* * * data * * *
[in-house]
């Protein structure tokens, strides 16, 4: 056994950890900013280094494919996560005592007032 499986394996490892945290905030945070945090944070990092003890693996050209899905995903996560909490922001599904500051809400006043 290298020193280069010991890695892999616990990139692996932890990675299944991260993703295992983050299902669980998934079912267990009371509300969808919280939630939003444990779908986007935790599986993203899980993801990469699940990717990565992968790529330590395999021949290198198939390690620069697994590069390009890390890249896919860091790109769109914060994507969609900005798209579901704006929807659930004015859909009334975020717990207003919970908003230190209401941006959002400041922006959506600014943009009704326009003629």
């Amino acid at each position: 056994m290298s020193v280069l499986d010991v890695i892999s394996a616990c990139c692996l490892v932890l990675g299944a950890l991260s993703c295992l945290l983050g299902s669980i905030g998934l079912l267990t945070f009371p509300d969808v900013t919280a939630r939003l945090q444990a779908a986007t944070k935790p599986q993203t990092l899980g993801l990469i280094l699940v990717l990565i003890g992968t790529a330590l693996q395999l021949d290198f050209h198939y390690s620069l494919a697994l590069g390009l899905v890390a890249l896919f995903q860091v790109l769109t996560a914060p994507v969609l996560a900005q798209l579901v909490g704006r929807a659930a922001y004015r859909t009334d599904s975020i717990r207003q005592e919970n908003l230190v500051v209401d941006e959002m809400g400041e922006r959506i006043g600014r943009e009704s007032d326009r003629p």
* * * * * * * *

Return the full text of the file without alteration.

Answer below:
[in-house]
């Protein structure tokens, strides 16, 4: 056994950890900013280094494919996560005592007032 499986394996490892945290905030945070945090944070990092003890693996050209899905995903996560909490922001599904500051809400006043 290298020193280069010991890695892999616990990139692996932890990675299944991260993703295992983050299902669980998934079912267990009371509300969808919280939630939003444990779908986007935790599986993203899980993801990469699940990717990565992968790529330590395999021949290198198939390690620069697994590069390009890390890249896919860091790109769109914060994507969609900005798209579901704006929807659930004015859909009334975020717990207003919970908003230190209401941006959002400041922006959506600014943009009704326009003629």
């Amino acid at each position: 056994m290298s020193v280069l499986d010991v890695i892999s394996a616990c990139c692996l490892v932890l990675g299944a950890l991260s993703c295992l945290l983050g299902s669980i905030g998934l079912l267990t945070f009371p509300d969808v900013t919280a939630r939003l945090q444990a779908a986007t944070k935790p599986q993203t990092l899980g993801l990469i280094l699940v990717l990565i003890g992968t790529a330590l693996q395999l021949d290198f050209h198939y390690s620069l494919a697994l590069g390009l899905v890390a890249l896919f995903q860091v790109l769109t996560a914060p994507v969609l996560a900005q798209l579901v909490g704006r929807a659930a922001y004015r859909t009334d599904s975020i717990r207003q005592e919970n908003l230190v500051v209401d941006e959002m809400g400041e922006r959506i006043g600014r943009e009704s007032d326009r003629p």